You see, Dan is a talented guy. A talented guy with the skill of making molds of original parts! All of these cars was missing their grilles (no, not flashy gold teeth- their real grilles). Now these aren't parts that you can just do a couple of searches on the ol' Google and find. Oh no, to get these parts you need...a professional.

Let's take a look at each car's "before" picture, shall we? Here we go!

This old Woody is nice...but incomplete. It's one of my childhood cars.
The same with this Deuce Coupe. Also from when I was a kid, by the way.
The Nomad was found in the thrift store box...but it looks like it has a pretty bad overbite!

Enter Dan. Since he has the original parts, he can create a mold exactly like the original! A little resin in the mold (and a lot of patience, I'm sure...) and Presto! 

Hey, the Woody has headlights!

As does the 32 Ford!

And the Nomad has had some serious dental work!

So there you have it! It takes a lot of skill to cast parts, especially this small! Great job!

I'd like to send out a special thanks to Dan for restoring a couple from my childhood, and a really cool junk box find!

Until next time, keep searching for treasure!

Monday, August 8, 2022

Franken-Hot Wheels

 In my collecting of Redline Hot Wheels vehicles, I occasionally run across "less than presentable" examples. What to do with these "well loved" cars is, actually a matter of huge debate.

You see, some collectors say you should never, ever restore or even clean up a car. Why? Well, they will say things like, "It's only original once! You should respect its history!" Now, unless that history includes being played with by Elvis or something, I don't think that argument holds water.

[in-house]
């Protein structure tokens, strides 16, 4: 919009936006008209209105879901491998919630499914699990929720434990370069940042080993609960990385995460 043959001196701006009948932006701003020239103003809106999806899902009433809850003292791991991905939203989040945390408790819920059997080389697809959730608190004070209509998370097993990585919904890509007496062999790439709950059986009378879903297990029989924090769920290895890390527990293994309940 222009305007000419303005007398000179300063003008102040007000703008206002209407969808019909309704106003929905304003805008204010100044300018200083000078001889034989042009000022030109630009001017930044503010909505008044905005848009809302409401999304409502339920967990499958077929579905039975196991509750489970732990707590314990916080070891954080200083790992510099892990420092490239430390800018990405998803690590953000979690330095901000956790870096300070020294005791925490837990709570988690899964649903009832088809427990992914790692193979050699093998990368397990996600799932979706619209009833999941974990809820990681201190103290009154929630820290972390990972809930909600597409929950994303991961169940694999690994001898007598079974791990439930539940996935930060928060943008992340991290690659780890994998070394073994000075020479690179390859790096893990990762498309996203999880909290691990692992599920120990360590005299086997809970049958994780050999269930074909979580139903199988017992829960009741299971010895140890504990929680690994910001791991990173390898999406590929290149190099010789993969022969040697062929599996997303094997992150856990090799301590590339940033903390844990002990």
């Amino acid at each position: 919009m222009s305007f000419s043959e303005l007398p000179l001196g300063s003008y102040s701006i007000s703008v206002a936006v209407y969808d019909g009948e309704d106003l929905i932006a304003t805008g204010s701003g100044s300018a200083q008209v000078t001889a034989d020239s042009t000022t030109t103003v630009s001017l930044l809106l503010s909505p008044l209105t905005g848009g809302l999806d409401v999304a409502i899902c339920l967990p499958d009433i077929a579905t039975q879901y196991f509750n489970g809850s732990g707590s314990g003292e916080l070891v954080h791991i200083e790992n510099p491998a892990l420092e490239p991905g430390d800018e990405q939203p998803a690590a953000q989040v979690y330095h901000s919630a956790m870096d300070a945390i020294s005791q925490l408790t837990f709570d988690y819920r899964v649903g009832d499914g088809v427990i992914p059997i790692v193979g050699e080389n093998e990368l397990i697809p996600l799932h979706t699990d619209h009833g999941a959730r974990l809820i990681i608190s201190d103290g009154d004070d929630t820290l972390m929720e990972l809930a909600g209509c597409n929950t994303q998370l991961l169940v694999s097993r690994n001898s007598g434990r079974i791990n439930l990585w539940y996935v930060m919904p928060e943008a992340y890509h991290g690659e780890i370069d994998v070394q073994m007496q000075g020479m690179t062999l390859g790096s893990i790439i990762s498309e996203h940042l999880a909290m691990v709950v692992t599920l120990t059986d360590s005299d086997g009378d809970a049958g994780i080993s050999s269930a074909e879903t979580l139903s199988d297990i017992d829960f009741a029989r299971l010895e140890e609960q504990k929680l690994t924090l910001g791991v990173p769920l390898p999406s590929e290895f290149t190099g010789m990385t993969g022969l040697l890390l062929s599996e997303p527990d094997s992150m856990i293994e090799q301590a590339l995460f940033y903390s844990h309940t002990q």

I think the truth of the matter is that some folks have been known to sell restoratiins as original cars and people have been taken advantage of. Now this argument I can support, up to a point. No one should cheat someone out of their hard earned cash with a fake car. Those people are, in a word, slimy.

Still, it pains me to see cars that with a little (or a lot) of TLC could be nice show pieces again. So, therefore, I confess. I restore. I do NOT, however sell them at all, so I can sleep well at night.

So do you wanna see one of my most difficult restos? Huh? Do ya? Do ya?

Well, if you're still reading, I'm going to guess the answer is something like, "Sure. Why not?" So here we go!

These are two 1968 Custom Firebirds. They both have problems, however...

Obviously, the one on the left has no hood or windshield. The paint is in pretty rough condition too. By the way, it was made in Hong Kong.

The one on the right has fewer obvious issues. In fact, other than some pretty bad "toning" (darkening) on the hood, it looks pretty good! But there's a big boo-boo there! The right part of the grille is...GONE! Yep, it broke right off. That's a big problem because it's actually part of the base of the car. To fix it, you need to replace the base. And that's a U.S. produced base...

But I have two cars. No problem? Right? Just combine them!

Hold on! There's another issue! Remember that they were made in two different countries. They don't just switch out. They don't fit. Ohhhhhhh nooooooo!

But let's do it anyway! Here we go!

The bottoms of the cars are clearly different...

Ok, let's do some cutting!  Off comes the nose and on it goes (with the help of metallic epoxy) to the other base!

Let's strip the paint and put it back together to test the fit. Perfect! Now we take in back apart, paint with the trusty air brush and....

Boom! There ya go! How does that nose look?

Like this! You can tell it's been mended, but I think it looks pretty nice anyway!

So there you have it! A totally restored car because...well...why not? It was fun and it looks good, so I'm happy!

Until next time, keep searching for (and even restoring) treasure!